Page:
Scientific submarine reaching depths up to 2,300 meters launched in Barcelona
Aurelia offers scientists and researchers a 360-degree vision of the ocean
A new scientific submarine that can reach depths of up to 2,300 meters was christened on Monday in Barcelona’s Port Forum. Aurelia is the first modern scientific submersible built 100% in Catalonia with a huge acrylic sphere offering passengers near 360-degree unobstructed views.
The sub has been developed by the American company Triton Submarines in its Sant Cugat del Vallès facility, near Barcelona. REV Ocean will be the company using the submarine with its scientific sensors, tools, cameras, and sampling equipment.
REV Ocean is a not-for-profit company created with the purpose to "make our oceans healthy again," looking for solutions to combat "the negative pressures currently affecting the ocean," a statement reads.
"The idea of REV Ocean is to find solutions to current problems in the oceans, such as climate change, overfishing, and plastic pollution, and the idea is that scientific research is used to solve these issues," REV Ocean’s scientific coordinator, Eva Ramírez, said after the christening of the submarine.
The owner of the submarine will offer it to scientists around the world "for free," and all their tools, including a boat still under construction, will be available for research.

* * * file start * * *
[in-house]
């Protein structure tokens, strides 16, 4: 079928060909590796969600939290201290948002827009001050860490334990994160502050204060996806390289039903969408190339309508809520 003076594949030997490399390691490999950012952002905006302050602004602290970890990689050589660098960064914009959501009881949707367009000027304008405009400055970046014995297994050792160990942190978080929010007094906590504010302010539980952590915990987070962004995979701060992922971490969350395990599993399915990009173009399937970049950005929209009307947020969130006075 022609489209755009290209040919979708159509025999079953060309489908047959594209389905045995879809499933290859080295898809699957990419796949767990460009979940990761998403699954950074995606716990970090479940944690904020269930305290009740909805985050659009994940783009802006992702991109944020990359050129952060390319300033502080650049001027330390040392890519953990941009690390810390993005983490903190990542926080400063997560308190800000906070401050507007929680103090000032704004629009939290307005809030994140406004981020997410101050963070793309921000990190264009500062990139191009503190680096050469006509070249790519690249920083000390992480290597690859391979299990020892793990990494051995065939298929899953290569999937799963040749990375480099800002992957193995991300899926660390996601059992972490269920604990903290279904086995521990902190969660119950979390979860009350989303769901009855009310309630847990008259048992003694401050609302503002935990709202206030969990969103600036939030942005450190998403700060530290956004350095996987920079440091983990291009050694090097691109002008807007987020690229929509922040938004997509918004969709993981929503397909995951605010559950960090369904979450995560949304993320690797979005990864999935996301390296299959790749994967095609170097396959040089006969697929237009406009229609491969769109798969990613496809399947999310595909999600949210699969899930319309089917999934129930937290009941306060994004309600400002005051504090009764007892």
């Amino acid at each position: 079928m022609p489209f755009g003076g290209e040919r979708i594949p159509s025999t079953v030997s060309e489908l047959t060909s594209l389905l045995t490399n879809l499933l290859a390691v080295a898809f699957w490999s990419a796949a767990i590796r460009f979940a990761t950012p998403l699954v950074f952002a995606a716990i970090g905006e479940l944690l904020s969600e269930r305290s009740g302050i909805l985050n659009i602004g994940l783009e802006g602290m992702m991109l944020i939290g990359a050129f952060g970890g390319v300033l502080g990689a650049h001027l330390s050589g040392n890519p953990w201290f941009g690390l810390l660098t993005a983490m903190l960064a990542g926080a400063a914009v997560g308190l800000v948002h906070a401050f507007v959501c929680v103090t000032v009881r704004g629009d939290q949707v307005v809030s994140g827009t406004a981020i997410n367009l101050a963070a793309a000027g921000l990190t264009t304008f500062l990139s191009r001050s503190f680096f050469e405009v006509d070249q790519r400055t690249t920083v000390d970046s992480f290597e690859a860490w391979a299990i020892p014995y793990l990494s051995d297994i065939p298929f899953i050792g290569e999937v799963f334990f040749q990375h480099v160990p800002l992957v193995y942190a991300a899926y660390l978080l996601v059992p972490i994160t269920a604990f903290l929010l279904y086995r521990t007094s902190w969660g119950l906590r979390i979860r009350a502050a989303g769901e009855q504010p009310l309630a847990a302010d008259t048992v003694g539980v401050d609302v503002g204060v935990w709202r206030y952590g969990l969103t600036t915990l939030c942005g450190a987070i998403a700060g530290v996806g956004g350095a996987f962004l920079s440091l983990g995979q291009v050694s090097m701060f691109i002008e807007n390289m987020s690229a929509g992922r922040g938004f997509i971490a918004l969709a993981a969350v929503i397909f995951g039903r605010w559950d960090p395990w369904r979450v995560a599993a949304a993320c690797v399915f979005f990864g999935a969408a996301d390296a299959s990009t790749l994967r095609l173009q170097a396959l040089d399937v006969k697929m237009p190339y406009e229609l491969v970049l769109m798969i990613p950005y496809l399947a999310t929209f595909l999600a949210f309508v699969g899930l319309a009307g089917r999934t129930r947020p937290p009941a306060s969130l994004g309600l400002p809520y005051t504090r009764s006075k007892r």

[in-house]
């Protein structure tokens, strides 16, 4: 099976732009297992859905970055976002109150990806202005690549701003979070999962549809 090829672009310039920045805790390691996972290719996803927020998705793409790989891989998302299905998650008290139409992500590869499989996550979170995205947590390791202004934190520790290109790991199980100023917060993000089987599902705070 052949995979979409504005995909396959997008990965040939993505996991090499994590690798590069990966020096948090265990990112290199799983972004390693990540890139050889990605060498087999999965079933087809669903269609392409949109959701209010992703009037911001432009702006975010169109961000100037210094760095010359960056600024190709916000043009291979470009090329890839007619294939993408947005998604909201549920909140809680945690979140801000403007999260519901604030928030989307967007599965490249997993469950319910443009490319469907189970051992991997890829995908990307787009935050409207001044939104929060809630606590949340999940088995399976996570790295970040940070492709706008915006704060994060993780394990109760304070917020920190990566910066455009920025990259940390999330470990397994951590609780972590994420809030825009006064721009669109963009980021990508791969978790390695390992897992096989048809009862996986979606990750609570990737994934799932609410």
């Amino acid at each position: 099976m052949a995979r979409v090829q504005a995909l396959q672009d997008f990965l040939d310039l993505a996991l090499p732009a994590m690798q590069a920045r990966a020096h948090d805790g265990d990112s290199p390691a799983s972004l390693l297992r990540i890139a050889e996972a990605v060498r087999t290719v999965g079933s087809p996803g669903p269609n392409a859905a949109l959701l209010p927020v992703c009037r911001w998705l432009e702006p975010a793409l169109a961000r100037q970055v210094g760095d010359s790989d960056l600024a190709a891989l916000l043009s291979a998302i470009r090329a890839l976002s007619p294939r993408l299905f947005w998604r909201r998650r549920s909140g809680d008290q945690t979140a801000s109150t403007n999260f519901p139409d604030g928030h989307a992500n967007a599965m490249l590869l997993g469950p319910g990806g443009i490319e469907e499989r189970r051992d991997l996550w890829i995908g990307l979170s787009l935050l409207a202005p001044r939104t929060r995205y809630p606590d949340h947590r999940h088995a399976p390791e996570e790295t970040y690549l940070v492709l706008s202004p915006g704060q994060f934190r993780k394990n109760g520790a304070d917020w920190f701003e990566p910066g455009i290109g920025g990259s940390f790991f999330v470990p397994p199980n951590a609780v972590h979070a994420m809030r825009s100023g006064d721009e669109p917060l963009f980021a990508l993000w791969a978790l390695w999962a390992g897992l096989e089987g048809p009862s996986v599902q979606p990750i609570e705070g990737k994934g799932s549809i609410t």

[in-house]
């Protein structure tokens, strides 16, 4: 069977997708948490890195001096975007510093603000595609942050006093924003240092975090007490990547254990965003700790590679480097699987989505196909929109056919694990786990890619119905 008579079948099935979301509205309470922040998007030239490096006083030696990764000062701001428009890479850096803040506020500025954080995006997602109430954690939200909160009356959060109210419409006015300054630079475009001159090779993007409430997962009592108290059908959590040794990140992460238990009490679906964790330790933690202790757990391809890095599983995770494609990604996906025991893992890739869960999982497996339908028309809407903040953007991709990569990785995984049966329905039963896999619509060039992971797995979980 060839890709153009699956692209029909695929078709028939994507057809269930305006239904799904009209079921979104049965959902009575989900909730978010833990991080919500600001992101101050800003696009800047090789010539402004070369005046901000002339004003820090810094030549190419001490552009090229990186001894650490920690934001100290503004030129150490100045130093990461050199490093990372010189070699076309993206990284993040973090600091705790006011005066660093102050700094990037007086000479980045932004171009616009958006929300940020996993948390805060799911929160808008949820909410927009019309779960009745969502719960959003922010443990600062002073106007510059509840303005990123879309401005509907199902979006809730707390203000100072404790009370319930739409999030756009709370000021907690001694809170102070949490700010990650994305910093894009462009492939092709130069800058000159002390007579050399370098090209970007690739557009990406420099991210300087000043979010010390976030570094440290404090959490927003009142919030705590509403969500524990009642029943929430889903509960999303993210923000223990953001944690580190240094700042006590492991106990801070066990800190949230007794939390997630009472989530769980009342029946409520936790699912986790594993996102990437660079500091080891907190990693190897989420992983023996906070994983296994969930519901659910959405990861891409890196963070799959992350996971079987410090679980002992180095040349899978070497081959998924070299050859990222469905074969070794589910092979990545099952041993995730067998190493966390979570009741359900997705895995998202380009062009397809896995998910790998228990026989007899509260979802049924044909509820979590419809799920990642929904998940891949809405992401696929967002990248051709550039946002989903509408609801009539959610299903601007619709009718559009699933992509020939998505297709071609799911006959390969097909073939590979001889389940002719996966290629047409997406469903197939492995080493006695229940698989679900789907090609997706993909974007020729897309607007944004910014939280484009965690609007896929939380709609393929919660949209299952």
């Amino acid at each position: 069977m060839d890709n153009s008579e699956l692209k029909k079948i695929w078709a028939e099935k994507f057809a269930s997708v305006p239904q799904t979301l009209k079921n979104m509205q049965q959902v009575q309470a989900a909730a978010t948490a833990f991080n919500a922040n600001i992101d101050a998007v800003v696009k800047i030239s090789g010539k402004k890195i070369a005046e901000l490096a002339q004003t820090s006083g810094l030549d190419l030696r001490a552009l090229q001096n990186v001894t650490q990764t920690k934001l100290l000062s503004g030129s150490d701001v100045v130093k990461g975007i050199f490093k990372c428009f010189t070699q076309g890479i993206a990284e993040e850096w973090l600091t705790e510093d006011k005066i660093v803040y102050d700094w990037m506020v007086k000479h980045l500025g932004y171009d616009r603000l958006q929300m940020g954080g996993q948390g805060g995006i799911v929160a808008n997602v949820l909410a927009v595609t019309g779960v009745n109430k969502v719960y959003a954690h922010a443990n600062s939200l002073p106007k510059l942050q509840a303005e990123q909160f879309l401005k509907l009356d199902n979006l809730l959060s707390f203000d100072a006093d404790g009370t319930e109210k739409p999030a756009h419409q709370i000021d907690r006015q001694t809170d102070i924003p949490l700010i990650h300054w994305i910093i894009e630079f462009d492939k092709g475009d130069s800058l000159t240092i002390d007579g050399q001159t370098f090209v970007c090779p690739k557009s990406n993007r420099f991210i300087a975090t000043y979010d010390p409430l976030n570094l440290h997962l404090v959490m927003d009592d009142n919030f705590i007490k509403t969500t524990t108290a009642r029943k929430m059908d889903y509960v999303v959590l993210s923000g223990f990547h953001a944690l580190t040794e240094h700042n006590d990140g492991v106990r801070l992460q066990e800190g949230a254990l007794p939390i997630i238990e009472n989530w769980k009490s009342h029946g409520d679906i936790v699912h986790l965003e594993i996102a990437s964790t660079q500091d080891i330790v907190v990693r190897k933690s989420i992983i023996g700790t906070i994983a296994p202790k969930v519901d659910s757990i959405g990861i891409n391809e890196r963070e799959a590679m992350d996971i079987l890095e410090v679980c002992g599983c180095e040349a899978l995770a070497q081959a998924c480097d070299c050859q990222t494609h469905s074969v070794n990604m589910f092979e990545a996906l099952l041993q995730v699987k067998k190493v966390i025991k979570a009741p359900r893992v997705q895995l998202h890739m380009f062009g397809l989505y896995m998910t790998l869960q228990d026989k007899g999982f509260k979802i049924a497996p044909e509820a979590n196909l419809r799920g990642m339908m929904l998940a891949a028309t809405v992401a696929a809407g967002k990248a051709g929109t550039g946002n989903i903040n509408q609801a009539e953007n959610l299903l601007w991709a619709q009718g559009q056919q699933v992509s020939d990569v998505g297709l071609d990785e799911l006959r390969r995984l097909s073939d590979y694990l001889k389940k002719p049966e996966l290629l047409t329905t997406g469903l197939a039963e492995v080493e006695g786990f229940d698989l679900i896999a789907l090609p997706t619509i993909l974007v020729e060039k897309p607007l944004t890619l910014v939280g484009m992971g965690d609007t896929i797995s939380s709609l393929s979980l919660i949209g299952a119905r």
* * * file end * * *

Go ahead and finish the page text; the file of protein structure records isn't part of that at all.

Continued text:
The submarine has a poly, also known as plexiglass, window. The interesting thing about it, manufacturers Triton explain, is the reflection level between seawater and this material. "As they have the same reflection level, once the submarine dives, the window optically disappears, allowing the feeling of full immersion into the ocean, which is impressive," Hector Salvador, operations director at Triton said.
"It feels like you are inside the sea, and the visibility and understanding of the ecosystem is not the same compared to other submarines," Ramírez explained.
The name of the submarine has been chosen after a public naming competition. The winner, Aurelia, is quite “fitting” as it means gold, or “The golden one” (from the Latin Aurum), organizers said.
Aurelia aurita is also the name given to the commonly seen moon-jellyfish which can easily be recognized by its distinctive four horseshoe-shaped pattern, seen through the top of the bell.
Aurelia will now go through extensive sea trials around the Balearic Islands in the Mediterranean over the coming weeks to test its capabilities, performance, and science equipment. The sea trial is the last phase of construction ahead of Aurelia’s full certification.
REV Ocean’s other deep-sea vehicle, ROV Aurora, entered service in October 2021 and dove the Malloy Deep and the Gakkel Ridge in the Arctic Ocean (3800m), sampling hydrothermal vents for the first time.